Getting to grips with India’s financial ecosystem
Paul Sloane, portfolio manager, reports back from his recent trip to Mumbai.
The long-term outlook for Indian financial services is very strong, underpinned by good demographics, low penetration of financial products, and the fact that things like affordable housing are centre pieces of economic policy.
I’ve been in India to investigate further the growth prospects for companies involved in this sector. We’ve had many helpful conversations with companies, which will inform our research agenda, in our hunt for sustainable growth business models.
Positive development for banks
- The universal biometric ID system means that at the touch of a single thumbprint anyone can connect with a centralised credit bureau. This enables the poorest people in India to kickstart a detailed credit track record as soon as they enter the financial system.
- New insolvency and bankruptcy laws could be a game change for Indian banks, enabling them to take control from business owners
What we’ve discussed with Indian companies
The move to sustainable growth
There is a real difference between growth and sustainable growth. The last nine months have seen a very high-profile insolvency of an infrastructure lender and there are significant signs of stress in areas like mortgage lending.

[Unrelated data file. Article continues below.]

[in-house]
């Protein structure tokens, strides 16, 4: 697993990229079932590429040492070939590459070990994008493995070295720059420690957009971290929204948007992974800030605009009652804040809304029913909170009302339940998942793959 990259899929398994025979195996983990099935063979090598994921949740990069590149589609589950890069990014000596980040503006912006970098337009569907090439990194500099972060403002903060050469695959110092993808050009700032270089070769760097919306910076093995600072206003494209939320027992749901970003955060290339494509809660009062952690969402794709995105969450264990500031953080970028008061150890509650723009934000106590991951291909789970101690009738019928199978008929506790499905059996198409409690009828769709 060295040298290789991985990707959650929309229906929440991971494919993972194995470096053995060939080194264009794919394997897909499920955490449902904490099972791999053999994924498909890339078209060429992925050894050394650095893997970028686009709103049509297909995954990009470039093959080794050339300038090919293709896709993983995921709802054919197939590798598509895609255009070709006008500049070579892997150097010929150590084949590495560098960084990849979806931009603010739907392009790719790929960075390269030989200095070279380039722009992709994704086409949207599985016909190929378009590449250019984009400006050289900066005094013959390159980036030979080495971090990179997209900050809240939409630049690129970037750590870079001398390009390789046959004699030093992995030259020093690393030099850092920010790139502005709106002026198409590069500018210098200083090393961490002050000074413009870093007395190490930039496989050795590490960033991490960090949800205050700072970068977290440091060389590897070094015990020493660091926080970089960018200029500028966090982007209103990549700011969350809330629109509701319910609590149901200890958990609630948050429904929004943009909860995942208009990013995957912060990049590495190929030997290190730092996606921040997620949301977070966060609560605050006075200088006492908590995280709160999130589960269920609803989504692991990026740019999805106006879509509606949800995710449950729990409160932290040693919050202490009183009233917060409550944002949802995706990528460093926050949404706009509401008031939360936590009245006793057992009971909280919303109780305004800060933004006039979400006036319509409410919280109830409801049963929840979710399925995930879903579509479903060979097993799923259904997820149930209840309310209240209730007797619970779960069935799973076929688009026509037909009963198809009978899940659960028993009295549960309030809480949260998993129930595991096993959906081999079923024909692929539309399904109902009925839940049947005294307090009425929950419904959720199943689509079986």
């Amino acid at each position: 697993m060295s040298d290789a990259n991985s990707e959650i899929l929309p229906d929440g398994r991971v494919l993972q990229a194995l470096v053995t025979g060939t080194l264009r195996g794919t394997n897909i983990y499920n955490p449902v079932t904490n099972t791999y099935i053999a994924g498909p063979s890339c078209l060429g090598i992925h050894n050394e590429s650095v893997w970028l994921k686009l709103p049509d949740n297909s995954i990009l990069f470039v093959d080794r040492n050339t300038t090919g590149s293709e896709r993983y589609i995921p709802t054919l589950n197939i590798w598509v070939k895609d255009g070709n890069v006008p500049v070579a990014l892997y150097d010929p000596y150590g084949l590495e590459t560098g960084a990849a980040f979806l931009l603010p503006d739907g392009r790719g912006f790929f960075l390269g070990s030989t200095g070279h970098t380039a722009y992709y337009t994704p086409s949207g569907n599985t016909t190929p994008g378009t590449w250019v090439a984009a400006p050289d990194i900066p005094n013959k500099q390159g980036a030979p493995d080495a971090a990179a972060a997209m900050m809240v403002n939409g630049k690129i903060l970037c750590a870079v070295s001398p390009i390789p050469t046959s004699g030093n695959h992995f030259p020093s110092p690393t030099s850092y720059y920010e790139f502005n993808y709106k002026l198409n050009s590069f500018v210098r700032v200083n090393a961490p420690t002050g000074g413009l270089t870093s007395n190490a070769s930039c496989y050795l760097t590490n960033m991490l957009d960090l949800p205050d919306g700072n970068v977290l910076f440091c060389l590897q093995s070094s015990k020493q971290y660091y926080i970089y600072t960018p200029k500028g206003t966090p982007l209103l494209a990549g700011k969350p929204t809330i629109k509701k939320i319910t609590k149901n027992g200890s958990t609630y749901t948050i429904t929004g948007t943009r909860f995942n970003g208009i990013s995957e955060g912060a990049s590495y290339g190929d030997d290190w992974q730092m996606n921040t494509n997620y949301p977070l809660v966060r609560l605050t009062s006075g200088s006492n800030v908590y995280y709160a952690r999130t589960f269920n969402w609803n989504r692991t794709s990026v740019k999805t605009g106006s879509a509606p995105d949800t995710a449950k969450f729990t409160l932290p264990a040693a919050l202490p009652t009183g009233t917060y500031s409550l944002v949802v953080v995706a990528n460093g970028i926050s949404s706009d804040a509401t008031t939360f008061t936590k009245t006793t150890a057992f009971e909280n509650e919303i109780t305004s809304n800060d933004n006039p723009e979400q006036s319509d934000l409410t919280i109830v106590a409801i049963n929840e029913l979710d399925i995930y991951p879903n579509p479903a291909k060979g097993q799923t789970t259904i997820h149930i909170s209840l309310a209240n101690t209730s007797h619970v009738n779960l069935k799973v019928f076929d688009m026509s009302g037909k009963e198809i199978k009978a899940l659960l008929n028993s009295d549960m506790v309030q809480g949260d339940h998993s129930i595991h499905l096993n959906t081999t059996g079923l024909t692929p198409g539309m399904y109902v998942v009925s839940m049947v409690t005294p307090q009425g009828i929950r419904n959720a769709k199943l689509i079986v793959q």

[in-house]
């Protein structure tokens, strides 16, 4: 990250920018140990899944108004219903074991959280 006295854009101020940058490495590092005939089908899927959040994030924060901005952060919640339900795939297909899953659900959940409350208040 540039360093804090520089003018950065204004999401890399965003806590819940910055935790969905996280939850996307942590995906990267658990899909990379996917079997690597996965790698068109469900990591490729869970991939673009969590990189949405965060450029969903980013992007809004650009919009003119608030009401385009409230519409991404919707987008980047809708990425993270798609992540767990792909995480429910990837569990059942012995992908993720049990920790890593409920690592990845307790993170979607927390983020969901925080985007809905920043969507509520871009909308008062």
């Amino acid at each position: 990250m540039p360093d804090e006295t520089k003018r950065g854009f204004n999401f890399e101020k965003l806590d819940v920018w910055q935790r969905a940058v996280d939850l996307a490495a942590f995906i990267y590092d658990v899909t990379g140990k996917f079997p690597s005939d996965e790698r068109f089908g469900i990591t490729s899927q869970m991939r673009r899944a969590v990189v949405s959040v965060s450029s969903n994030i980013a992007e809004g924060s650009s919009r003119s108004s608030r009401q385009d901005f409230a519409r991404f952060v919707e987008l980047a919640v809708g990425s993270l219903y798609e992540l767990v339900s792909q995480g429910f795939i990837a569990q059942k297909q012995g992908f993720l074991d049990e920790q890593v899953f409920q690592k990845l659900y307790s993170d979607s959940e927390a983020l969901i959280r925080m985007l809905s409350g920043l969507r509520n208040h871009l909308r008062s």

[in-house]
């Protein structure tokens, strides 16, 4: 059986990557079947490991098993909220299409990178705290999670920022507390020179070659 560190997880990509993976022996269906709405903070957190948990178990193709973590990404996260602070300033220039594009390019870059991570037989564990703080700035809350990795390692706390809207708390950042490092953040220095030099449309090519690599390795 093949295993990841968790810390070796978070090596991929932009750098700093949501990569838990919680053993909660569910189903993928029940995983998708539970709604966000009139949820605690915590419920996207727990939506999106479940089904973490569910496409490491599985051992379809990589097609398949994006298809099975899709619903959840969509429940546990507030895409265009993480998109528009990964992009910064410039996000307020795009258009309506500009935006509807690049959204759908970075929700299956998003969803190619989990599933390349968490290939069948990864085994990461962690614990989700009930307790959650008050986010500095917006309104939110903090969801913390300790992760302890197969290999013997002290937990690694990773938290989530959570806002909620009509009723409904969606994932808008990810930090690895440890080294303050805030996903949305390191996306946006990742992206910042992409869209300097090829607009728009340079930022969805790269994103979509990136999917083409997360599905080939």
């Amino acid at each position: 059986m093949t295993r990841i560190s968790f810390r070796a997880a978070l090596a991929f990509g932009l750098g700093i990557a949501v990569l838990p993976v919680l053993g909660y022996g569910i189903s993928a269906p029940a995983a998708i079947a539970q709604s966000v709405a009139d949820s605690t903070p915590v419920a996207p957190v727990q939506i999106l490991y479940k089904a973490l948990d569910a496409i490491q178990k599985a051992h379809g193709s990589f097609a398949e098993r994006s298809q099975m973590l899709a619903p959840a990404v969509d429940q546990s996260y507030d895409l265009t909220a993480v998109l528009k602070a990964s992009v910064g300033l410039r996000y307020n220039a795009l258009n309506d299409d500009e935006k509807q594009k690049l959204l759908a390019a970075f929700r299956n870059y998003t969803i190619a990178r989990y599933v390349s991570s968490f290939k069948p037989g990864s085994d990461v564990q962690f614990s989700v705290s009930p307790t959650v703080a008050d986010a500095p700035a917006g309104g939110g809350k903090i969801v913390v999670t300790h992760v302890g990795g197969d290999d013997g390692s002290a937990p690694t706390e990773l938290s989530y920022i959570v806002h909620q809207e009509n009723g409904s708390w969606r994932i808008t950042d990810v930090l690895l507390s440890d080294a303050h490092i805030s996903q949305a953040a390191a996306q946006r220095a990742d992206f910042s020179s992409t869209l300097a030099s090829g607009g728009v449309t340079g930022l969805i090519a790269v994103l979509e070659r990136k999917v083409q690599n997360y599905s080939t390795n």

Technology and disruption
The financial ecosystem in India is upgrading at a frantic pace. Areas like payments is seeing the system leap-frogging other countries. We’ve tried to assess from companies how the board thinks about difference between simply using technology to run a company, and using it to transform, or even reimagine the business.
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Investment Management Limited (‘MCIM’). It does not
constitute investment advice.
Market and currency movements may cause the capital value
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Investing in foreign markets introduces a risk where adverse movements in currency exchange rates could result in a decrease in the value of your investment.
Emerging markets or less developed countries may face more political, economic or structural challenges than developed countries. Accordingly, investment in emerging markets is generally characterised by higher levels of risk than investment in fully developed markets.
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